The Bend-It puzzles are very carefully thought out and provide a progressively harder challenge, but in the end they're very rewarding and satisfying. It gets addictive as soon as you understand the game's mechanics which won't be that difficult. No matter what your packing puzzle skills are, you're guaranteed to have great time and fun with Bend-It.

Availability: You can get the Bend-It puzzle at Sloyd.fi in Finland for €19.50.


Jade Chopsticks

Posted on by Gabriel | 4 comments
Labels: , , ,

(Click to Enlarge)
What happens when you put Ola Jansson, Oskar van Deventer and Uwe Meffert in a room? The Jade Chopsticks happen, a beautiful and different kind of Twisty puzzle.

The final product is a combination of ideas, first the 1x2x5 designed by Ola, which was later followed by Oskar's extreme version, the 1x2x13. The Chopsticks version is scaled down to 1x2x9 - and my guess here is to just make it more stable - and with Meffert's magic touch in the final design, we see an elegant design without the need for stickers or any other special colors.

Instead of stickers, the patterns featured on the puzzle are made by two sets of lines, curved on one side and straight on the other. On the left and right sides we can see the words 'Jade Club' written in a "semi-ambigram" - that's because the letters are rearranged to form another word instead of simply flipping it over like a true ambigram. Each letter can still function as a double letter depending on how you're seeing it.

(Click to Enlarge) - Both types of lines

Much like any other Twisty puzzle, the goal is to mix it up and try to put it back in its the original pattern. In this case, when scrambled, the puzzle will have a mixture of both types of lines and the left and right sides will have the two words jumbled up. It's not very easy to turn the puzzle though, especially along its horizontal axis, since you're trying to align nine segments at the same time. However, the individual segments do turn nicely and smooth.

So, how hard, or easy, is the Chopsticks to solve? - Well, that pretty much depends on your skills with Twisty puzzles. Since I'm not that good, it took me about 10 minutes or so. Even after I've successfully solved the two sets of lines I still had to rearranged the words, which was the hardest part. Overall, and compared to other Twisty puzzles I still think this is an easy puzzle, and proving that is PuzzlerMaster's rating of 6/10, where 5 is the lowest on the scale.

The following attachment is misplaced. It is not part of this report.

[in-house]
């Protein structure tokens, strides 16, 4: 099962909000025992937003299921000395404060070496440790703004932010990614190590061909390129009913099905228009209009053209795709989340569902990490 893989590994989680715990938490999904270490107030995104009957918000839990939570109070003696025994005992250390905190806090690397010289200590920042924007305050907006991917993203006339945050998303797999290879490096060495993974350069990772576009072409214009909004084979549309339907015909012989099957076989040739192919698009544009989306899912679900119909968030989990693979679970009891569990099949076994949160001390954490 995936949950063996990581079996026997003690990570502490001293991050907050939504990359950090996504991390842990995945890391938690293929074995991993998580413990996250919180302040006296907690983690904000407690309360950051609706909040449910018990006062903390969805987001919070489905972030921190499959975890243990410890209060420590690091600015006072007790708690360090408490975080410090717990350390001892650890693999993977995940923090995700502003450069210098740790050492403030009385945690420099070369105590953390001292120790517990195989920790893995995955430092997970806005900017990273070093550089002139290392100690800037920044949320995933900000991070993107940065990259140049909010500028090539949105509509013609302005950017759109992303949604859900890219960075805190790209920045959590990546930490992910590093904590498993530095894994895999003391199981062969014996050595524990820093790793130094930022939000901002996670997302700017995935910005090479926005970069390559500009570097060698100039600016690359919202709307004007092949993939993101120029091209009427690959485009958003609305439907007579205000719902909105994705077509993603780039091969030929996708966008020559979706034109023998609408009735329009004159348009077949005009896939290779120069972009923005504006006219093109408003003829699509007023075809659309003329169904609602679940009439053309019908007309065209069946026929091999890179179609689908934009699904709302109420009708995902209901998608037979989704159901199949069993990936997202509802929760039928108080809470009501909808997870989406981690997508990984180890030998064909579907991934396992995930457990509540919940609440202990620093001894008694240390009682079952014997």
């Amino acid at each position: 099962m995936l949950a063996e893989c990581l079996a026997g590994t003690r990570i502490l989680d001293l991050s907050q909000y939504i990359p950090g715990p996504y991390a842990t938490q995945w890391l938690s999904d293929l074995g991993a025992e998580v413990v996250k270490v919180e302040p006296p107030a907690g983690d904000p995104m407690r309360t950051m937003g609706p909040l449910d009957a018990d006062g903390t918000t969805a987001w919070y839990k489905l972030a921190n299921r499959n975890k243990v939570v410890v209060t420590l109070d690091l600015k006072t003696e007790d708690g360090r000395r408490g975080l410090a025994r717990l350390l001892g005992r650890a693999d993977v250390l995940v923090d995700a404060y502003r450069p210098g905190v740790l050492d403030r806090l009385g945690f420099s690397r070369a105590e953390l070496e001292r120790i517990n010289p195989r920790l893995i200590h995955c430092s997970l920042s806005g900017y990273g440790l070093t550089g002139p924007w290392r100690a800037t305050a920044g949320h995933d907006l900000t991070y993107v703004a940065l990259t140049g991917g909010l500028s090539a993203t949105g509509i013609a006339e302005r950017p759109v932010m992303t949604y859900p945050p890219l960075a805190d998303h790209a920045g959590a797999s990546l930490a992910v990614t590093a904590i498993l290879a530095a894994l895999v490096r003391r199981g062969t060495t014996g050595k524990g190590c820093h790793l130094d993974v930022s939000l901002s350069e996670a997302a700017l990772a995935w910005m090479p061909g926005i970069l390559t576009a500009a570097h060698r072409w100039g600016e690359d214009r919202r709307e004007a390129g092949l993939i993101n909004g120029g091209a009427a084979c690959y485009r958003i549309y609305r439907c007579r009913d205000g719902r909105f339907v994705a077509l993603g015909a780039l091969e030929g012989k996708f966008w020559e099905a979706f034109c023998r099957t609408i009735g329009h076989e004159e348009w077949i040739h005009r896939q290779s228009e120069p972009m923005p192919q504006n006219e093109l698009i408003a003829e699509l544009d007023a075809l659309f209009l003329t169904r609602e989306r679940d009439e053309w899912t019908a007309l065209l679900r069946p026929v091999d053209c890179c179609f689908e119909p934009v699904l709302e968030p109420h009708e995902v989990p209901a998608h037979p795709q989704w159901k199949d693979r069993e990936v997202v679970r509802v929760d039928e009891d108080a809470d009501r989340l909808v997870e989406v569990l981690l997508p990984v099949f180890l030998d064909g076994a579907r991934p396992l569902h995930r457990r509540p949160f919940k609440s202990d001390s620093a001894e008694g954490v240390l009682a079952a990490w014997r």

(Click to Enlarge) - Top View and Scrambled

Closing Comments:

Made with the Jade Club in mind, the Jade Chopsticks is a stunning puzzle with an original design. While it's not remotely challenging for experienced puzzlers, this is a perfect collector's puzzle worth having in your collection. The Chopsticks come in a milky white color, but I know there's a gold version for Jade Club members, although I'm not certain it's still available at this point. If you can get your hands on one, do it quickly, since these puzzles tend to run out of stock fast.

Availability: The Jade Chopsticks are available at PuzzleMaster for $20 CAD.

Links:




Saturnus

Posted on by Gabriel | 0 comments
Labels: , ,

(Click to Enlarge)
Saturnus - What a great name for a puzzle! Fortunately, it's not just the name that it's great, but the actual puzzle itself is pretty good with a challenging difficulty level, yet without becoming too frustrating... Well, at least for an average puzzle solver like myself.

The puzzle has that recognizable Saturn-like shape and it's very well built - almost perfect - considering its curvy structure. Made from the usual 3mm nickel plated wire, which is ideal for metal puzzles, since it gives a smooth surface that's easy to handle and doesn't leave that characteristic metal smell in your hands. The size is also relatively big for a metal puzzle, with a diameter of 12.5cm and 14.5cm for the handle (4.9" x 5.7"). While it gives a sense of a more bulkier puzzle, it actually feels really nice to play with.

With a medium difficulty level - I'd say it's about a 7 or 8/10, although highly dependent on whether you're used to solving metal puzzles - the solution is anything but straightforward though. The goal is just to free the handle from the main frame, while being able to return it to its original position afterwards. If I had to describe the solution with a word or two, 'orbit' and 'recession' would fit perfectly. It represents the analogy of planet orbits quite well. You'll understand it better once you solve it.